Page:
The Supreme Court of the United States has ruled on a case about a northern Indiana steel processing plant, overturning the
7th Circuit Court of Appeals and effectively limiting how a federal labor-relations board is able to conduct business regarding
employee and union rights.
In a split 5-4 decision today in New Process Steel v. NLRB, No 08-1457, the nation’s justices overturned a 7th Circuit decision
from last year and agreed that two of a total five-person National Labor Relations Board can’t effectively handle business
when all members aren’t present or the spots are vacant.
The case involves a Butler-based steel-processing plant, which was involved in a collective bargaining agreement dispute
in late 2007 that set the stage for this lawsuit. At the time, the five-person board was short three members so that only
two were present to conduct business – about 600 case decisions in a 27-month period. New Process was involved in a
dispute with the local AFL-CIO, which was negotiating a collective bargaining agreement on behalf of the company workers.
The union filed an unfair labor practice charge against the plant, and an administrative law judge ruled in the union’s
favor. New Steel appealed to the NLRB; the only two sitting NLRB members approved the ALJ decision and ordered the plant to
accept the union contract.
On appeal, the sides disputed whether the board was able to affirm the decision of the ALJ because only two members of the
five-member board voted. Statute allows a smaller, three-member panel to have authority to rule on issues, and it also allows
for two members to constitute a quorum if the third person is unavailable. Due to the expiration of term limits and board
vacancies, the vote was made only by the two-person quorum.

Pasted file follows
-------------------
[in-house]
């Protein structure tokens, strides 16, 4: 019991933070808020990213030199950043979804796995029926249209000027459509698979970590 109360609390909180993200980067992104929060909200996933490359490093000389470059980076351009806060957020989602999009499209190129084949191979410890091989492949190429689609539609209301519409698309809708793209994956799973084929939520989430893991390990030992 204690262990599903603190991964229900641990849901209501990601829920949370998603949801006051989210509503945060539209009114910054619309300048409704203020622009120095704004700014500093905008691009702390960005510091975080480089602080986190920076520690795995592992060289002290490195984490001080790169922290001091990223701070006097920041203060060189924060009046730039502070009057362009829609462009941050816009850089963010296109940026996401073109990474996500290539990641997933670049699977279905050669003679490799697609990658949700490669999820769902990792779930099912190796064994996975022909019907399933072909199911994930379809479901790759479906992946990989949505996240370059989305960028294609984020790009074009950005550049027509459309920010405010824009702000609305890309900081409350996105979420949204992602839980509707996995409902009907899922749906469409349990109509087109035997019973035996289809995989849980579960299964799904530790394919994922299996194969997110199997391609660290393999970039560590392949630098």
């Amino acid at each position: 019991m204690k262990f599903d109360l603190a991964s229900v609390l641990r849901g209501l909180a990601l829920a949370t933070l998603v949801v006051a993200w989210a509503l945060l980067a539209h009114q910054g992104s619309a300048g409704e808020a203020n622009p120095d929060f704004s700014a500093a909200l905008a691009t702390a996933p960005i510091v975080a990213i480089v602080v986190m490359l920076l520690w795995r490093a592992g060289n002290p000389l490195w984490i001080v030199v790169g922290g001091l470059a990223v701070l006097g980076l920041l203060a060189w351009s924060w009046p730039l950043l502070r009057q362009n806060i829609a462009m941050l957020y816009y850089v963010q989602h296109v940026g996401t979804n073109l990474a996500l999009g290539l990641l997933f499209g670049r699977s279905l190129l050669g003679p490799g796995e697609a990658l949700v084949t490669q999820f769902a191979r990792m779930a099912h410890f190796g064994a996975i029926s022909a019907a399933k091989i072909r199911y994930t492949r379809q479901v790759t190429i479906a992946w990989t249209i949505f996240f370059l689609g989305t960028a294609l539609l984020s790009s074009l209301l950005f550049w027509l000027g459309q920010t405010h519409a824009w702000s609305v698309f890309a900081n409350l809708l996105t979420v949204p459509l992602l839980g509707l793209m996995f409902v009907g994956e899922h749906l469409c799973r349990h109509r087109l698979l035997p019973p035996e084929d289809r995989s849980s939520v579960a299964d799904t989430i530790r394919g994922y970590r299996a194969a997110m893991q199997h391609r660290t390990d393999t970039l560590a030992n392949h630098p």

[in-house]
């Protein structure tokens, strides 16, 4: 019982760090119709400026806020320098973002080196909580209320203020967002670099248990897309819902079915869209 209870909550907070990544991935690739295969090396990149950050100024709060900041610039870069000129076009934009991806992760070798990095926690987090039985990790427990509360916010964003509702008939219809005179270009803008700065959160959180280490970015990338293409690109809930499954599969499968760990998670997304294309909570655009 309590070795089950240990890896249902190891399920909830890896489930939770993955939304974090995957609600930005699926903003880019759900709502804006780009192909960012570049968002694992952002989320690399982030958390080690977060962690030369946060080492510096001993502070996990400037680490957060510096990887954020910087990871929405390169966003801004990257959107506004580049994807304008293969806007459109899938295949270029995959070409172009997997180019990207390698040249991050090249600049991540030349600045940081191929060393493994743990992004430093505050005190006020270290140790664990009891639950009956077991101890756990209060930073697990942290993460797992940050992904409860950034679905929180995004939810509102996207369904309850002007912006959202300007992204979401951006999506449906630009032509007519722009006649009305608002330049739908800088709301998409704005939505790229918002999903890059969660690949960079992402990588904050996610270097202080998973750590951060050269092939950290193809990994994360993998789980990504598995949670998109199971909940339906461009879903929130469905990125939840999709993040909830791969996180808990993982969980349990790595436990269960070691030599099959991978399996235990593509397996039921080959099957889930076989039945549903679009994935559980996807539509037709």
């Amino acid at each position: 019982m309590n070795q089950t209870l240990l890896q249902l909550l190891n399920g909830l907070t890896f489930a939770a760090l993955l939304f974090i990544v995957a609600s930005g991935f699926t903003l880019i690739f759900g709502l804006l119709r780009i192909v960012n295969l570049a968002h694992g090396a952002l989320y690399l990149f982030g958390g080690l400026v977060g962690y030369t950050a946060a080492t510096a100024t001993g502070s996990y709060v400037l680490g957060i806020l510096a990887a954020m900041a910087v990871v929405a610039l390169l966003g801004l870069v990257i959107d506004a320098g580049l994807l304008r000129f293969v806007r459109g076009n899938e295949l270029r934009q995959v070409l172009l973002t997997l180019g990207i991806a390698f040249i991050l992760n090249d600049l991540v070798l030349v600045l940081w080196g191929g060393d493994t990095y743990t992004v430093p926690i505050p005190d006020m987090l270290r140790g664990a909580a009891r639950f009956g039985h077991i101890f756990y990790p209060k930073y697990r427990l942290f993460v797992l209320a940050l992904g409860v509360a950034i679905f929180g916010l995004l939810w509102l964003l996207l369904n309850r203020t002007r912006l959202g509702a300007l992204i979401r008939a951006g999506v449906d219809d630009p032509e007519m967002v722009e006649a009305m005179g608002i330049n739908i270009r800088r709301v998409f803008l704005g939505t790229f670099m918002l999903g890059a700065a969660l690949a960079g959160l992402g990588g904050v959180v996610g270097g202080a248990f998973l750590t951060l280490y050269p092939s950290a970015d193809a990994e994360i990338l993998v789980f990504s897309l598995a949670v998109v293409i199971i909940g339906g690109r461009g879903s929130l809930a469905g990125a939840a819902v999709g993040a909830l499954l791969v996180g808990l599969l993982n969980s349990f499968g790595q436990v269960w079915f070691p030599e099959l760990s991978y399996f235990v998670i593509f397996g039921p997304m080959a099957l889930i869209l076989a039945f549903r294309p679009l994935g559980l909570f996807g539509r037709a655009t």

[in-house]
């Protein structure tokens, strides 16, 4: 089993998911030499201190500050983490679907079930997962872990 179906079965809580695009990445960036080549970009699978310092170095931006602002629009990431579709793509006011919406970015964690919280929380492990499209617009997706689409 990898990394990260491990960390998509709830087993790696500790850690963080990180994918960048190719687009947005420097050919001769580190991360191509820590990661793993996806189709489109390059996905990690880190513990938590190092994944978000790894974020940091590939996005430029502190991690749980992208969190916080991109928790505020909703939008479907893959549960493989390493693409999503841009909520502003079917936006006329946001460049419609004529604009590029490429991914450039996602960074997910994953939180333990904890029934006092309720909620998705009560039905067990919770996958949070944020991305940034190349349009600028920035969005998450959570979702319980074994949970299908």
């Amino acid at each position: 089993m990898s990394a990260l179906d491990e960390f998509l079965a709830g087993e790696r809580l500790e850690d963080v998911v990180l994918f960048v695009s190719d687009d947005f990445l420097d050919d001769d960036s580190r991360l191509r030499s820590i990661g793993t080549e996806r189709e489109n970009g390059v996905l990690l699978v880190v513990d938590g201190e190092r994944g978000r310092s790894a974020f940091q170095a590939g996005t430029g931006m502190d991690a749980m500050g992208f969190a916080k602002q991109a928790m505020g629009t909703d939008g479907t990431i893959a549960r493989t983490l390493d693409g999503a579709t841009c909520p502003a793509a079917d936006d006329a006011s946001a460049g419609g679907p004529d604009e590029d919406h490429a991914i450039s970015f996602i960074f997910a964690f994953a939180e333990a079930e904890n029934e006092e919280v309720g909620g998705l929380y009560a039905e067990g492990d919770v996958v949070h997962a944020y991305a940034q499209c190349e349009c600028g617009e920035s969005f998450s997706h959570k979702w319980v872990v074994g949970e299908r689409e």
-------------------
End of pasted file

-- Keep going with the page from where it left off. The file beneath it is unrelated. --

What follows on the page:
The 7th Circuit affirmed the ALJ and NLRB decisions, though other courts have ruled differently and the topic is one playing
out in several Circuits throughout the country. The justices accepted the case to resolve that conflict and ruled against
The majority reversed and remanded the case in favor of New Steel, holding that the National Labor Relations Act requires
the NLRB to maintain at least three members as quorum in order to use the authority given to it by the full board. Justice
John Paul Stevens authored the majority opinion, concluding “We are not insensitive to the Board’s understandable
desire to keep its doors open despite vacancies. Nor are we unaware of the costs that delay imposes on the litigants. If Congress
wishes to allow the Board to decide cases with only two members, it can easily do so. But until it does, Congress’ decision
to require that the Board’s full power be delegated to no fewer than three members, and to provide for a Board quorum
of three, must be given practical effect rather than be swept aside in the face of admittedly difficult circumstances.”
However, Justice Anthony Kennedy dissented with Justices Ruth Bader Ginsburg, Stephen Breyer, and Sonya Sotomayor joining
“It is not optimal for a two-member quorum to exercise the full powers of the Board for an extended period of time,”
Justice Kennedy wrote. “The Court’s revisions leave the Board defunct for extended periods of time, a result that
Congress surely did not intend. The Court’s assurance that its interpretation is designed to give practical effect to
the statue should bring it to the opposite result from the one it reaches.”
This ruling will likely impact multiple cases already pending nationwide – five more cases are before the SCOTUS, with
69 pending before the appellate courts. Those will likely be remanded to the NLRB, which now has four members.